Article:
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Pros and Cons of an Set-Top Box

By Chris Neiger - Feb 24, 2014 at 10:00AM

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Amazon knows how to sell devices and media content, but the company will face challenges if it releases a streaming device in the crowded set-top box space.

Last April, Bloomberg reported (AMZN 0.70%) would release a streaming device, and then in October, The Wall Street Journal reiterated the idea with a launch date coming before the end of the year. Obviously, that never happened, but now Re/code is reporting that Amazon will launch its set-top box in March.

While there's no official confirmation yet, a growing number of reports suggests a device launch is likely. While investors are waiting, let's take a look at some of the pros and cons of an Amazon set-top box.

Source: Amazon.

Pro: Building on the Kindle
Amazon is no stranger to the wonders of ecosystems. Its Kindle devices have helped transform how users buy content online, while raking in revenue for the company. 

A report last year by Consumer Intelligent Research Partners found Kindle owners spend about $443 more each year than the average Amazon member.

Amazon already knows how to use the device ecosystem to its advantage, and users have shown they like this style of purchasing. The next step, then, is for Amazon to create more of it.

A set-top box could easily fall into Amazon's content ecosystem. Pairing a box with an Amazon Prime membership could help boost membership numbers and TV and movie content purchases at the same time.

Con: A crowded space
If Amazon does a release set-top box, its biggest challenge will be carving out space in an already crowded market. Right now, Apple's (AAPL 0.65%) box is one the most popular streaming device in the U.S. -- in the first half of 2013, the company sold about 6.5 million devices.

Apple obviously has the advantage of a loyal user base, but the company still has to contend with Roku's lineup of streaming players, which offers a wide range of price points. Not to mention newcomer Google's Chromecast.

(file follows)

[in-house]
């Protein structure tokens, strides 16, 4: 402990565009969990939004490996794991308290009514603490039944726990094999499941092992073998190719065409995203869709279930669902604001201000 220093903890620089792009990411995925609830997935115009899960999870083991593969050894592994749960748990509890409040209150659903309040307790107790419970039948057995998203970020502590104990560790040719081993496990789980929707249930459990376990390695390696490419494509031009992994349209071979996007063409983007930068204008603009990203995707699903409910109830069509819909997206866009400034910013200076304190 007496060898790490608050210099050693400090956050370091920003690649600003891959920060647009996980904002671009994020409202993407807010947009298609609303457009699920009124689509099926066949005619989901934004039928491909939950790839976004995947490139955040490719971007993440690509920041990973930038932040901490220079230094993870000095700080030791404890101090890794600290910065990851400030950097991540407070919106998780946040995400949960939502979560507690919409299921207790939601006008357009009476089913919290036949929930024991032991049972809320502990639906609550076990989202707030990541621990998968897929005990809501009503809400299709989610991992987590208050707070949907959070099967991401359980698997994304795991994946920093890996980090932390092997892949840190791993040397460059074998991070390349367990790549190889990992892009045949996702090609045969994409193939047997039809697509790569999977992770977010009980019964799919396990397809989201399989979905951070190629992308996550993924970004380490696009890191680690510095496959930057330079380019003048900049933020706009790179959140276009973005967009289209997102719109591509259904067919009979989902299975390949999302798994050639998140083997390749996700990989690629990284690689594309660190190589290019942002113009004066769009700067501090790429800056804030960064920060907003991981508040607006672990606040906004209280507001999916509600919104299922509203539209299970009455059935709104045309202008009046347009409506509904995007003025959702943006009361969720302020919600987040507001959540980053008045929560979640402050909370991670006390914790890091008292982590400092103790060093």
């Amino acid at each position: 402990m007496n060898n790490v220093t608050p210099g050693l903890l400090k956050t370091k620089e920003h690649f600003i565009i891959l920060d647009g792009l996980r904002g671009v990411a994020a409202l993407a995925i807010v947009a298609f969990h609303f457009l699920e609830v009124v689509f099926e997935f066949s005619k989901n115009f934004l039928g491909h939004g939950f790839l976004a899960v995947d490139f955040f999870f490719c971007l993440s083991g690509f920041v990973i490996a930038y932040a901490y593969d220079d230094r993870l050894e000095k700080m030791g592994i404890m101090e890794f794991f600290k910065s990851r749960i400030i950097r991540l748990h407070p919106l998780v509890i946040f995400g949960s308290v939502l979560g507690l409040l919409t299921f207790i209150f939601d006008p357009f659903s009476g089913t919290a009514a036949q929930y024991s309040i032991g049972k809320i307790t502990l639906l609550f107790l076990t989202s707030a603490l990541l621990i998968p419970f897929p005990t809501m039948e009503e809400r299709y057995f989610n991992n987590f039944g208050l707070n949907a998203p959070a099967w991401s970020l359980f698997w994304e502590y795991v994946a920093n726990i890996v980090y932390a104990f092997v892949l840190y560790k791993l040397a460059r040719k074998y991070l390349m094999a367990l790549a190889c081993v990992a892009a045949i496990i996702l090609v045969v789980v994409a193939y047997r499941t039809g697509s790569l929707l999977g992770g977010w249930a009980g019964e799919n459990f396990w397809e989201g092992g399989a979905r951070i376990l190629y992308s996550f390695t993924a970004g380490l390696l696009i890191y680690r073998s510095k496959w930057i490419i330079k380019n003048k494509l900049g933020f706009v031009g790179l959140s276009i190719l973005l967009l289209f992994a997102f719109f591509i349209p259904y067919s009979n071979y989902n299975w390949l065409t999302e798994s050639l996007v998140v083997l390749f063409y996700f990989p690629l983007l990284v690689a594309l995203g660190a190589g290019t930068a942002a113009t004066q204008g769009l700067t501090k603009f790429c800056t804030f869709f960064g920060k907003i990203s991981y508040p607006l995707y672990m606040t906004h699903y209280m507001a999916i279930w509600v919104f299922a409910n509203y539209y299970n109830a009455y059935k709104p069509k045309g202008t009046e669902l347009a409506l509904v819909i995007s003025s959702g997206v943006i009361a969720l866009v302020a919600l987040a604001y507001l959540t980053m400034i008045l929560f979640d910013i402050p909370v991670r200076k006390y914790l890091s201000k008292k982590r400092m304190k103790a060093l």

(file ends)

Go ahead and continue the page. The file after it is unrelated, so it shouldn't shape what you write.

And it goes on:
Amazon will likely have to price its set-top box aggressively, falling somewhere between Chromecast's low $35 price tag and Apple's higher end of $99. Amazon's Kindle strategy -- selling devices at cost or less and then making the money off of content sales -- might not work as well in the set-top box space. Consumers already have a lot of set-top box choices at affordable prices, so there may not be much of an incentive to purchase an Amazon device.

Foolish final thoughts
Amazon will need to have some additional benefit to lure consumers away from the other streaming devices. It's possible the company could pair the box's price with an Amazon Prime membership so consumers receive a discount on membership if they purchase the device. This would give users the incentive they need to choose Amazon over the competition.

A more drastic move could be to basically give the device away to those who sign up for a Prime Membership. Amazon is considering raising the cost of a Prime membership by up to $40  in the U.S., which the company said is to help cover the cost of shipping and fuel prices. But any increased Prime membership pricing could also be Amazon's way of covering the cost of a subsidized streaming box as well. Amazon might not be that aggressive with its set-top box launch, but the company will need to do more than just release the device to be competitive in the set-top box space.

While a streaming device could be exciting for consumers, and investors, I wouldn't add Amazon to my portfolio solely based on it. For one, Amazon hasn't released anything yet. Also, there are already tons of streaming options available to consumers, which makes me think even Amazon will have a tough time convincing consumers that its box is the best choice.

Fool contributor Chris Neiger has no position in any stocks mentioned. The Motley Fool recommends, Apple, and Google. The Motley Fool owns shares of, Apple, and Google. Try any of our Foolish newsletter services free for 30 days. We Fools may not all hold the same opinions, but we all believe that considering a diverse range of insights makes us better investors. The Motley Fool has a disclosure policy.

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